Digital healthcare company Collective Health on Tuesday launched an initiative to help self-insured employers navigate the sea of digital health companies they could partner with.
Collective hopes its Premier Partner program will help self-insured employers select, integrate and evaluate digital health companies. Nine startups have agreed to share their data with Collective Health, which will combine their information with claims data to determine the digital health tools' employee engagement, utilization, financial return-on-investment and clinical outcomes impact, said Lance Larson, director of digital health partnerships. Collective Health acts as a plan administrator for some 60 self-insured employer customers, including some of Health Care Service Corp.'s clients.
Startups included in this program target some of the most common, and costly conditions companies face, and include behavioral health businesses Lyra, Modern Health and Ginger; musculoskeletal startup Hinge Health; fertility benefits services Carrot Fertility and Progyny; cancer care company AccessHope; and virtual care and diabetes management companies 98point6 and Teladoc with Livongo services. By sharing their data, these companies can use Collective Health's research to hopefully break into the slow-to-adopt insurer market.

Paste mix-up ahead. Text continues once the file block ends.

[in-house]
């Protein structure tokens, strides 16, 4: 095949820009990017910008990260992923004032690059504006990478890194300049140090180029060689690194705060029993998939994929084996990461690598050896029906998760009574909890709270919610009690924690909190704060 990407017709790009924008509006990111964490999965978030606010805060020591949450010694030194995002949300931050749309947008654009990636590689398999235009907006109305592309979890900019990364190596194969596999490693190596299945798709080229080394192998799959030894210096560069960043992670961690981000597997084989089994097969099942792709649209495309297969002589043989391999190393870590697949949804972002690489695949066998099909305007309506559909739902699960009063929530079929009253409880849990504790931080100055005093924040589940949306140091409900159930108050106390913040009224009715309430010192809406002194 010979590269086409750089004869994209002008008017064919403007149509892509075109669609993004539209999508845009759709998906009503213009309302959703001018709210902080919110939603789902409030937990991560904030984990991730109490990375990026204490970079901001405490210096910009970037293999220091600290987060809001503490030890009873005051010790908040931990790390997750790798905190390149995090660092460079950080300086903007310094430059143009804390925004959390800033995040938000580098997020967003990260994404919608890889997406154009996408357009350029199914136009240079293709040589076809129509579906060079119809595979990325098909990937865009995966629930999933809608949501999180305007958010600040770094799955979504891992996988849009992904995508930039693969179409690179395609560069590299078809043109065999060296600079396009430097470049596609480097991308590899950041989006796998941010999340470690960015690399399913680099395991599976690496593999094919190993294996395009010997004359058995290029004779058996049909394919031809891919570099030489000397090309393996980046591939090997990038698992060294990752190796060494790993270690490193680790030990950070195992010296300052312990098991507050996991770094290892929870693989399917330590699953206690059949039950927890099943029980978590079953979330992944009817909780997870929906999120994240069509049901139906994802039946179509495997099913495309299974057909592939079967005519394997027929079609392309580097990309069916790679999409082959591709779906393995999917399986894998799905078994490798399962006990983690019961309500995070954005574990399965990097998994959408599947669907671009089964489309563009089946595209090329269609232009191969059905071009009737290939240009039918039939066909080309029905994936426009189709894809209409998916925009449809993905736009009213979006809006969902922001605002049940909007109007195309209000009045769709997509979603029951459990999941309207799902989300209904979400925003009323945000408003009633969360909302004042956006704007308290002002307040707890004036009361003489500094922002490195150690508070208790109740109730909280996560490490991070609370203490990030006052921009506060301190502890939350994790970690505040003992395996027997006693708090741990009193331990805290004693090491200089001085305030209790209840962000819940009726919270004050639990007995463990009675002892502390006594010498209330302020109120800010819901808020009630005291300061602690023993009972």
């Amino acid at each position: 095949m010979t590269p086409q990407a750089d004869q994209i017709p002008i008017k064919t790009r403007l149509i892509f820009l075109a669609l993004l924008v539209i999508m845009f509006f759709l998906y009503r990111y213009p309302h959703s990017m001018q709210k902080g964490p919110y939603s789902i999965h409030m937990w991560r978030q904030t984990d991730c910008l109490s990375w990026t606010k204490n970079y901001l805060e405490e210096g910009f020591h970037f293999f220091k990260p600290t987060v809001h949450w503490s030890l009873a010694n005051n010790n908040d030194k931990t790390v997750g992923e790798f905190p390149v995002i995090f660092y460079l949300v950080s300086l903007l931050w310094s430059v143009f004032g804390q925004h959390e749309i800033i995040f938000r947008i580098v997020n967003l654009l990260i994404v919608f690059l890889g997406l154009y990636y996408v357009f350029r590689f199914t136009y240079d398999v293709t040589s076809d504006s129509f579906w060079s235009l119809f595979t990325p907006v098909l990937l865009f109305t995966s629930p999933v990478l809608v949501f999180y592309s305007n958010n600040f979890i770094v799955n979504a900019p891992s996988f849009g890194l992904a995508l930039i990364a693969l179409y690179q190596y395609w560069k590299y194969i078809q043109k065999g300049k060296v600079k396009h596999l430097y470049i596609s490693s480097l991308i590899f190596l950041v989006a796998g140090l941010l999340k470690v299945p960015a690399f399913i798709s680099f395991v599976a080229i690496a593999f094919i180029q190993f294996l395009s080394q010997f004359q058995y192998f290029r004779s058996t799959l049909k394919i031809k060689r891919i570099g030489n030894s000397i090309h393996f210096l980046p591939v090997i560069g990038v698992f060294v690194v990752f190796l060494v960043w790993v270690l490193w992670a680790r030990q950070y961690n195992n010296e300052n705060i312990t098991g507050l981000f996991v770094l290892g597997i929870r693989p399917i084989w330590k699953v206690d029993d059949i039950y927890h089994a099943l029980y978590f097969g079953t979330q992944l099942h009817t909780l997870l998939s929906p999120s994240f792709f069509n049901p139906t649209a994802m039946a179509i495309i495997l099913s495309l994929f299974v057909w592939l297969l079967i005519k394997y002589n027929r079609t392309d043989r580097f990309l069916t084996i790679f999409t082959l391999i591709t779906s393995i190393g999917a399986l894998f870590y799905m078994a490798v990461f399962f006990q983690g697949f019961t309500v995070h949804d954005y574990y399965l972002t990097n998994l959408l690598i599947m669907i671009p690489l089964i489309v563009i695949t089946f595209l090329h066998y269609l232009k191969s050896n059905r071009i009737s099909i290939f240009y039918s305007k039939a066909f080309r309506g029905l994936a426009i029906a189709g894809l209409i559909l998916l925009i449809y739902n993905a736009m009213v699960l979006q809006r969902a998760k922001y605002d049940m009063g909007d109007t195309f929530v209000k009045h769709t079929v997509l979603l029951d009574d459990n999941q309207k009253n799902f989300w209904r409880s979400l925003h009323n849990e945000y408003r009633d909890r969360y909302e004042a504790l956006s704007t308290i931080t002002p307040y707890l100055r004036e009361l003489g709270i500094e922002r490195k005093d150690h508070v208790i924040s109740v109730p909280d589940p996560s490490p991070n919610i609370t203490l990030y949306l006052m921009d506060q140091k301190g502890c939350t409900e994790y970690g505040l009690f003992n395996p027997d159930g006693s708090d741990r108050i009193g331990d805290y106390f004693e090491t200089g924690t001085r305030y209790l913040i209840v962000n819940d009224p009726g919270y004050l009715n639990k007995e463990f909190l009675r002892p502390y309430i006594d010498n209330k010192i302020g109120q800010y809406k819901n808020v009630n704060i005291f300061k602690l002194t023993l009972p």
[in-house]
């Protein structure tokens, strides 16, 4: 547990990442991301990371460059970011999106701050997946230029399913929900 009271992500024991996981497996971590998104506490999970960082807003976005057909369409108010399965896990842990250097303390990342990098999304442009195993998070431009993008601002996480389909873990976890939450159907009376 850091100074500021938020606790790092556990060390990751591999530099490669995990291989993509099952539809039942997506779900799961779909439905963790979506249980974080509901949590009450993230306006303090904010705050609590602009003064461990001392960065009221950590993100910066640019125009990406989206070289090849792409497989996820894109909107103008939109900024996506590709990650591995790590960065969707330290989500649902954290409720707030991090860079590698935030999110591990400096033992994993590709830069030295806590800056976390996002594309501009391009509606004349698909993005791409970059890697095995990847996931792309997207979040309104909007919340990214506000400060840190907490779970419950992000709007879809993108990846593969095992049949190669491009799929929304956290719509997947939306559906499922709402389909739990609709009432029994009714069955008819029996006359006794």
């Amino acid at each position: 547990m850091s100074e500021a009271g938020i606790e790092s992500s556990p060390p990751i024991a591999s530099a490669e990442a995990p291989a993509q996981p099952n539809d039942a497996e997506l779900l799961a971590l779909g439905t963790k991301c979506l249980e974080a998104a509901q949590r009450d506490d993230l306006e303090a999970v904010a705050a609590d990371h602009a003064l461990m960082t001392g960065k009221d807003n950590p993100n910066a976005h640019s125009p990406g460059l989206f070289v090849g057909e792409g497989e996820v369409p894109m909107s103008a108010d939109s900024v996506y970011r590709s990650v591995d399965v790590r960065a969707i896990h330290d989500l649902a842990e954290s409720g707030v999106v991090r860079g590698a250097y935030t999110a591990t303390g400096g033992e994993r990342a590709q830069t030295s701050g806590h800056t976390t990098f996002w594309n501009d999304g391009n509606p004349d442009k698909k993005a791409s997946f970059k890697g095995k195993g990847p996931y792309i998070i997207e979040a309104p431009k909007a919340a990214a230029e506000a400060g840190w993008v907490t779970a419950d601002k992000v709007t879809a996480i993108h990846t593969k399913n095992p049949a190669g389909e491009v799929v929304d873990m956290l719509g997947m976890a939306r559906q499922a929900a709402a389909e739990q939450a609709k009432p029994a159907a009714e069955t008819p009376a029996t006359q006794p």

"In the first half of 2021, we had about the same digital health investment as we had all of 2020, so we're on pace to double that," Larson said. "That's a lot of new solutions. Cutting through the noise is a big part of this program."
Digital health companies have already banked $14.9 billion in 2021, a sum already larger than what the industry raised for the entire year of 2020—which itself represented a record year for venture investment.
Employer customers are behind much of this growth, with four in 10 U.S. companies saying they believe digital health tools will help them retain staff and 68% reporting that they plan to increase investment in digital health over the next five years, according to a recent Mercer report. Insurers, meanwhile, tend to be more cautious about in-network decisions around digital health, said Ari Gottlieb, a principal at A2 Strategy Research.
"I think employers are more struck by the convenience angle and the fact that they can promote that to employees," Gottlieb said. "Employers tend to be a little more forward-thinking and willing to innovate and experiment with things than the fully-insured population."
Payment models used by employers and insurers can also vary.
For employers, 54% of carved-out telehealth contracts are based on pure subscription-based capitation fees, without any additional fees that go up with high utilization, according to a survey released by investment bank Credit Suisse late last year. But for insurers, Gottlieb said most operate under fee-for-service agreements, since they do not pose the attribution challenge of shared risk arrangements, where insurers have to figure out how to divvy up the cost savings among multiple partners. But recently, Gottlieb said he has seen a rise in some "light value-based" arrangements with digital health startups.